Crooked [2.3]

Leaves scraped across the path. The door of the house didn’t close until her feet hit the ground below the bottom step of the veranda, and Lyn didn’t look back at its darkened windows.  The covered cage felt more affixed to her person than it did accepted as the gift it looked like when the old woman pushed it gently into her hands.  Her empty basket hung from the crook of her elbow, and she carried a curious, unsteady feeling in her belly. Whether it was the strange tea she’d been fed or the conversation with the house’s patron, she couldn’t be sure, but she knew that she didn’t want to be on the property any longer than she absolutely had to.

The trouble was, after all of that, she didn’t want to go straight home, either.  Arriving would mean, more than likely, telling Marm June how everything had gone, and she’d already made up her mind that she wasn’t going to share the truth.  Coming up with a viable evasion was going to take some time, with her head so full of ghosts.  She hesitated at the end of the path, looking up and down.

Your mother died.  In the river.  She meant to take you with her.

While she was inside the house, a cold wind had picked up and blown in low clouds from the west.  The path away from the town went up a small rise, wheel-ruts worn deep but weeds growing high between them.  Lyn had a sense that the town used to be a lot bigger than it was now.  She didn’t know if anyone drove a vehicle in it, really, spare a couple of ancient tractors that sometimes rambled through fields skirting the city proper, if you could call it that.  She used to sit on the back porch of Marm June’s house and watch them kick up great plumes of chaff in their harvesting.  Everyone else went on foot, and there were a few mules whose owners were happy to lend for an occasional hand here or there when something heavy needed to be moved.  

Not a lot of things moved in the town, though.

A gust of wind carried a thin film of dust over the toes of her shoes.  She leaned toward the path leading away from town but her head turned on a string back toward it, waiting to see Marm June’s sturdy figure silhouetted by dusk with her hands on her hips, full of disdain and expectation and the warm, sticky aroma of blooming yeast.

There was no Marm June, but there was a black dog in the middle of the path, sitting still with attentive, glossy eyes on Lyn and tail gently thumping up small breaths of dust from the ground.  

Lyn frowned. The beast wasn’t one of the farm animals that she was accustomed to.  There were armies of surly, stray barn cats and plenty of mutts loping along the streets from time to time, ears and tongues lolling, brown or white flecked fur gathering burrs and dust until someone sent them back to the house where everyone had come to consensus that they belonged.  It was a small enough town that you could do that.  This dog had a fine long head and pointed nose, the fur so black it would have vanished in the dark spare the animal reflectiveness of its eyes. She hadn’t seen it before, and it was watching her with a disconcerting steadiness.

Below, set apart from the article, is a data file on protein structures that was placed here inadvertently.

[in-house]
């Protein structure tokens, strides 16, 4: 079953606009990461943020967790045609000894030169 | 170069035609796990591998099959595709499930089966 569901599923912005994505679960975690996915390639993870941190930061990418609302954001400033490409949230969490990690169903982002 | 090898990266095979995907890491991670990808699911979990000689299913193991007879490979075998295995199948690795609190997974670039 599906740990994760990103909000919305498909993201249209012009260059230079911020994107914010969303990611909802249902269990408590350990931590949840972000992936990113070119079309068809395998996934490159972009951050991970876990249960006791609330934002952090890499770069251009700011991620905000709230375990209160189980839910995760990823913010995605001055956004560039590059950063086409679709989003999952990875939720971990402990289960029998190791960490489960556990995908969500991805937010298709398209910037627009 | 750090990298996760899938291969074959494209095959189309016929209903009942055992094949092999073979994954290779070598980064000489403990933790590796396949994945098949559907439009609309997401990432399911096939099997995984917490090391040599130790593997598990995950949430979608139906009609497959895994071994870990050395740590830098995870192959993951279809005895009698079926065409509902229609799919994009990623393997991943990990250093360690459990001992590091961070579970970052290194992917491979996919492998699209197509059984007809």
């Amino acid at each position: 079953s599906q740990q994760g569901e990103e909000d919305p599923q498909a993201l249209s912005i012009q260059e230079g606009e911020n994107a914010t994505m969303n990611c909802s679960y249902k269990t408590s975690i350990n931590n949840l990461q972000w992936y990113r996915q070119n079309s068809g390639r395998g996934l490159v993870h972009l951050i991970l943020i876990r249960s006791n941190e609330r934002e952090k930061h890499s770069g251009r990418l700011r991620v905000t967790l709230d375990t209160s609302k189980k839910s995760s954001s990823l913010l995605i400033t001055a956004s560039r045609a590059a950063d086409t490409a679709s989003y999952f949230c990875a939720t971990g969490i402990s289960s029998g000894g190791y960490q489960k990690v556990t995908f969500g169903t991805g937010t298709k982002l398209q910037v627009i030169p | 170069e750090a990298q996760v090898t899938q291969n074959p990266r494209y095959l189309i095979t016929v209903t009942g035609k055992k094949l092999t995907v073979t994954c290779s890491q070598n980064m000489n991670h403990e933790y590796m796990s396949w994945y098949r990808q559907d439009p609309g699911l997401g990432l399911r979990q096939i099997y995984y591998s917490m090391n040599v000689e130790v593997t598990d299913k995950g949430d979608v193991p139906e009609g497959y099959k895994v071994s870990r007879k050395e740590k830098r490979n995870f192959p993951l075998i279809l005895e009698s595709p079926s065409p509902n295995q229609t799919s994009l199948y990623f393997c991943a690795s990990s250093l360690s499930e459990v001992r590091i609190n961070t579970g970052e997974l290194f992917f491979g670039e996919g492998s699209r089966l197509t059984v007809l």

One more reason not to head back for town just now.  She tucked the dusty thing the old man had given her into her basket to free up her other hand and pulled her coat tighter around her throat, turning for the incline in the road.

She walked by the last few lots on this edge of town, houses which hadn’t been occupied since she arrived here sagging under their own empty weight, their windows blown out by storms and wood washed clean of any color but the grey-brown of the road dust.  In their settings of verdant weeds and trees boasting bright autumn mantles, they looked austere, places where the whole world had just worn thin and all the richness of life had bled out.  

Marm June had quelled Lyn’s curiosity about the abandoned houses, sternly forbidding her from going into them.  She said they weren’t safe, that children had been hurt playing there because the floors and ceilings rotted, and things could cave in at a moment’s notice.  Marm June told her she mustn’t go onto the properties at all, and the one time as an adolescent that she’d disobeyed and wandered into the wildly overgrown yard of one, her guardian’s prophecy fulfilled itself almost immediately.  Her leg got tangled in a fallen snarl of rusty barbed wire concealed by tall plants and she limped home bloody and crying.

The other house she could see clearly from the vantage of that rise was the Autricht mansion, which looked much more huge and impressive from here, where she could see how it pressed up from the tree line, than when she stood beneath the bulk of it waiting for someone to come to the door.  Opal and Ladon Autricht had lived in the town as long as she’d ever heard anyone remember, and were firmly its elders.  The town housed an unspoken understanding that Ladon controlled many of the community’s affairs, whether directly or indirectly, and it was his goodwill that made her a home here.  There were agencies and systems in place elsewhere, in the city, but their town was so out of the way that they didn’t brook much intervention.  And that was fine with the people here, especially for the elderly Autricht couple, who preferred to see things done their way.  

The Autricht house wore a face much like its patron, tall and condescending, and Lyn’s early impression that the house was leaning somewhat was not wholly incorrect. The building seemed a little crooked, as though one part of the foundation had sunk over the long years and the upper levels had strained another direction to compensate.  

The wind kicked at her, stinging with dust. She blinked into it, realizing that the upper windows of that tightly shuttered house were not covered like the lower windows were. Lyn couldn’t be sure if she had or had not seen the pale oval of a face staring out at her from one of the high floors. The apparition was easy to imagine, with as strange as the day had already been, and when she rubbed the dry grit out of her eyes and looked again, as far as she could tell, all the glass was empty.

Before she turned her back, she noticed that the dog had moved down the road after her, and was sitting again, at about the same distance as before, just at the bottom of the hill, tail thumping.  

Lyn was having some difficulty feeling warm in her coat, and hurried on down the road in order to keep her blood flowing.  

Ramshackle lots gave way to the ragged edges of fields.  Stiff stalks of dry corn watched her pass from the left, remnants of a drought which had hampered the harvest.  They would be plowed down eventually in a roar of crunching vegetation and screaming, rusty machinery.  Those things howled like something from another world, Lyn thought when she was a child. Before she’d grown a little fascinated with watching them work from afar, they’d frightened her.